Matt Wells was fired mid-year in just his third season in Lubbock after a 5-3 start. The team finished 6-6 but reached a bowl game for the first time since 2017. Now, the coaching situation for the Liberty Bowl is probably a bit awkward for all parties involved.
Texas Tech hired former Baylor associate head coach Joey Maguire as its new head coach for next season. However, interim coach Sonny Cumbie will still serve as head coach in the bowl game despite the fact that he has already accepted the head coaching job at Louisiana Tech.
Quarterback Tyler Shough transferred to Tech from Oregon and helped the Red Raiders to a 3-0 start before an injury in the Big 12 opener ended his season. Henry Colombi took over and started the next five games before he too went down with a season-ending injury.
Redshirt freshman Donovan Smith started the final three games and is expected to start the bowl game. Despite finishing the year 1-2 in his starts, he did show some flashes. Smith threw for 322 yards and three touchdowns in a win over Iowa State to reach bowl eligibility.
Texas Tech will be without leading receiver Erik Ezukanma, who is opting out, but should have everybody else. Sophomore Myles Price had nine catches for 175 yards and a touchdown from Smith against Iowa State, and tight end Travis Koontz put up 117 yards and a touchdown in the season finale against Baylor.
The Red Raiders don’t run the ball a ton, but when they do, they use a committee of Tahj Brooks, SaRodorick Thompson, and Xavier White. Smith has the ability to use his legs a bit as well.
When they can run the ball well, it has led to results. They’ve gone over 170 yards rushing five times this season and have won four of those games.
Stop me if you have heard this before, but defense has not been the strength for this Red Raiders team. It allowed 410.8 total yards per game (91st) and gave up 32.1 points per contest (104th).
Mississippi State and this Air Raid offense could present a tough matchup for a Tech defense that sits 112th in Pass Success Rate. It’s allowed 28 passing touchdowns this season — only five teams in the country gave up more.
Texas Tech ranks 126th in Finishing Drives on defense and is outside of the top 90 in Havoc, tackling, and coverage grade.
Despite the struggles against the pass, cornerback DaMarcus Fields was named second-team All-Big 12 after leading the conference with 10 pass breakups.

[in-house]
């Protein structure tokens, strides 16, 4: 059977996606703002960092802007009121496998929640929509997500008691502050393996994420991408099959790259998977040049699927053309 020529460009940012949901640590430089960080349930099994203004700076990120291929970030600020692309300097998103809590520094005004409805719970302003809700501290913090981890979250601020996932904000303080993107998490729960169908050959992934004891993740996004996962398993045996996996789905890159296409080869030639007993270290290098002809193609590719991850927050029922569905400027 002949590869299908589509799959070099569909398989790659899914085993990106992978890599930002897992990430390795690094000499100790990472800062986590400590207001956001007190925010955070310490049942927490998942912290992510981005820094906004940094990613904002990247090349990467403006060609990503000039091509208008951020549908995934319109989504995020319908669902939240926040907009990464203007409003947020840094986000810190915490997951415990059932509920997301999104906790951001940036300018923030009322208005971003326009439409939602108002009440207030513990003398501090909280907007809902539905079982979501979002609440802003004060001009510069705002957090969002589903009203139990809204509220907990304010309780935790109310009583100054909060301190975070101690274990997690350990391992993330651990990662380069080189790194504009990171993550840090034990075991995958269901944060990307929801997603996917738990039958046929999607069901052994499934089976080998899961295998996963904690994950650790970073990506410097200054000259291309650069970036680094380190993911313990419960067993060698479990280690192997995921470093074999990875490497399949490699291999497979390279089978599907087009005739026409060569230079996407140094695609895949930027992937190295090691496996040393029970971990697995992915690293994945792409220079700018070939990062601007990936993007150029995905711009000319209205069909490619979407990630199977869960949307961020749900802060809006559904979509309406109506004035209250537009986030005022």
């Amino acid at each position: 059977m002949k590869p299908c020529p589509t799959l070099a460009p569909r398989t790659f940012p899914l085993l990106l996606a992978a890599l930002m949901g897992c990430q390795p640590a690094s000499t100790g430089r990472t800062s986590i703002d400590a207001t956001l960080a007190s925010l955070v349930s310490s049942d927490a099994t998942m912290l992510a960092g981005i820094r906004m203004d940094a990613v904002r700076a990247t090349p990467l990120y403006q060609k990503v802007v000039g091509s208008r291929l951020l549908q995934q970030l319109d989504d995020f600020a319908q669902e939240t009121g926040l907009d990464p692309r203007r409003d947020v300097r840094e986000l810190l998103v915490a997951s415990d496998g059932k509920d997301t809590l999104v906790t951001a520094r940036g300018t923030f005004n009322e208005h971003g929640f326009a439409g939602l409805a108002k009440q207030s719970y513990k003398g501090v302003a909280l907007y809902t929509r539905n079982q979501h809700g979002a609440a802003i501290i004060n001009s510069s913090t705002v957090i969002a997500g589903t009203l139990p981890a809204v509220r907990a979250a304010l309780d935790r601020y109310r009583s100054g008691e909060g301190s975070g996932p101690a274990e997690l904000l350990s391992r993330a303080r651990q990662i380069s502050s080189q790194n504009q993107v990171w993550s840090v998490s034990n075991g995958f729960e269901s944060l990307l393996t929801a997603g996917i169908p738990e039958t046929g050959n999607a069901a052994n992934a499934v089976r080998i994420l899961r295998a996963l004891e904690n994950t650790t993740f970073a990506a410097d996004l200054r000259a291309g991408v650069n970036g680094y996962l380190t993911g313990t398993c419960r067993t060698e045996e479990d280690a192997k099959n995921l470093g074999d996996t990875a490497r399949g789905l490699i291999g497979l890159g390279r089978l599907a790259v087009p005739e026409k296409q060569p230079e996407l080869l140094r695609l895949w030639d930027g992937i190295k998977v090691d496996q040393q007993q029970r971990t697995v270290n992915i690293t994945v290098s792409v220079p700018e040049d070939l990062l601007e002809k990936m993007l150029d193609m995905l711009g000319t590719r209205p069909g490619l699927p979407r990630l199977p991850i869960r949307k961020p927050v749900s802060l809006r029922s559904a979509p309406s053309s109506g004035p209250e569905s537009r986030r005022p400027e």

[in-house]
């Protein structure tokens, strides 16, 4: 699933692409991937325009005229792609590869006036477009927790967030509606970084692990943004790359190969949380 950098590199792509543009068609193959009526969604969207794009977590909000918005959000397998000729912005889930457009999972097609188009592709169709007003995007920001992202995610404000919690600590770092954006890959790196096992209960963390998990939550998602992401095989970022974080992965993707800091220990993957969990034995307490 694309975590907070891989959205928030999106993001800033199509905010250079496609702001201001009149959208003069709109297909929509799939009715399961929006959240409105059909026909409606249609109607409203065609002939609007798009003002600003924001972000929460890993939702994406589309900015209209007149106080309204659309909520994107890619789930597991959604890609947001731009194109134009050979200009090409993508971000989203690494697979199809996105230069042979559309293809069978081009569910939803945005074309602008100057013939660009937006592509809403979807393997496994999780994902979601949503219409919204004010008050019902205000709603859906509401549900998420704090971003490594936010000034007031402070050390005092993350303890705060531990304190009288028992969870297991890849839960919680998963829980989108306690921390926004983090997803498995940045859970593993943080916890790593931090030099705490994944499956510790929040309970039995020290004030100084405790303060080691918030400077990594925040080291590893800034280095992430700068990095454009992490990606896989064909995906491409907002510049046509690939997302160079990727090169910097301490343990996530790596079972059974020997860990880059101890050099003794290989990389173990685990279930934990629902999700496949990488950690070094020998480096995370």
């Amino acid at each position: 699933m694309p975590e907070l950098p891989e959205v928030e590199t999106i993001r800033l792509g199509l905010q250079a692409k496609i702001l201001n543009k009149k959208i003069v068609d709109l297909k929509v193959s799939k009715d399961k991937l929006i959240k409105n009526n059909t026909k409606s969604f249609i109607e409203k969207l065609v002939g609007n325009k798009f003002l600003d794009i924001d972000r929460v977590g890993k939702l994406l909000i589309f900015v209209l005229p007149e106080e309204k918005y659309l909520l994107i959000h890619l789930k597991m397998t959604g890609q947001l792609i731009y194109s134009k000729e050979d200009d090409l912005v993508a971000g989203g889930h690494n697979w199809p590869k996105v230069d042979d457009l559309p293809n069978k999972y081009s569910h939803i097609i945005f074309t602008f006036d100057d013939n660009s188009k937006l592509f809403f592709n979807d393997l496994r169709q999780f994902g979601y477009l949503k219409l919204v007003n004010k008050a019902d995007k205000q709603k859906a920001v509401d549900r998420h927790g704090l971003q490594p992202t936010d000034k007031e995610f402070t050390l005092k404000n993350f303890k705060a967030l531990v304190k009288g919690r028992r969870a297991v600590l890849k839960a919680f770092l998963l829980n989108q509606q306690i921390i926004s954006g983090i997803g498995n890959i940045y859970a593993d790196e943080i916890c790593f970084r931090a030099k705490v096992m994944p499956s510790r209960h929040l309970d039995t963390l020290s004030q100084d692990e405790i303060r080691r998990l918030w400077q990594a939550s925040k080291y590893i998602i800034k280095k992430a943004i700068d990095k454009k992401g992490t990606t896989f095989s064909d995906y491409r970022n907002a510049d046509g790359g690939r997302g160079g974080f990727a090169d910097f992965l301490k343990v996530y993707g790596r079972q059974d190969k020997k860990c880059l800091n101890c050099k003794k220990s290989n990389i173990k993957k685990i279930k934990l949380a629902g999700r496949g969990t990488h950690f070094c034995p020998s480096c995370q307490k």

The biggest edge Texas Tech will have in this game is on special teams. The Raiders rank fifth in the country in special teams, per SP+. Kicker Jonathan Garibay earned named first-team All-Big 12 honors after leading the conference in field goal percentage, and punter Austin McNamara finished as a second-teamer.
Texas Tech vs. Mississippi State Matchup Analysis
Toggle the dropdowns below to hide or show how Texas Tech and Mississippi State match up statistically:
Texas Tech Offense vs. Mississippi State Defense
|** Pass Blocking (Off.) vs. Pass Rush (Def.)|
Mississippi State Offense vs. Texas Tech Defense
|** Pass Blocking (Off.) vs. Pass Rush (Def.)|
Pace of Play / Other
|SP+ Special Teams||5||124|
|Plays per Minute||71||74|
|Rush Rate||52.1% (86)||27.7% (130)|
Texas Tech vs. Mississippi State Betting Pick
When it comes to bowl games, predicting the motivation edge is half the battle. That edge clearly lies with the Bulldogs here. Leach believes he’s owed $2.5 million from when Texas Tech fired him, and you’d be hard-pressed to find better motivation than millions of dollars.
For Texas Tech, it will be led by an interim head coach that has already accepted another job and has one foot out the door. The Red Raiders went just 1-4 in their last five games, while Mississippi State won four of its last six.
From a football standpoint, this is also a great matchup for the Bulldogs. Their fifth-ranked passing offense should have a field day against a Texas Tech defense that is 112th in defending the pass.
Over the last five games, teams averaged 322.8 passing yards with 14 passing touchdowns against the Red Raiders defense.
Teams completed 66.8% of their passes against Texas Tech’s defense, and Rogers should have no problem doing what he has done all year while picking apart this secondary.
Mississippi State finished 7-5 against the spread this season and 4-1 ATS away from Starkville. The motivation is there, and the matchup really favors the Bulldogs’ passing attack. Break out the Cowbells and lay the -10.
Pick: Mississippi State -10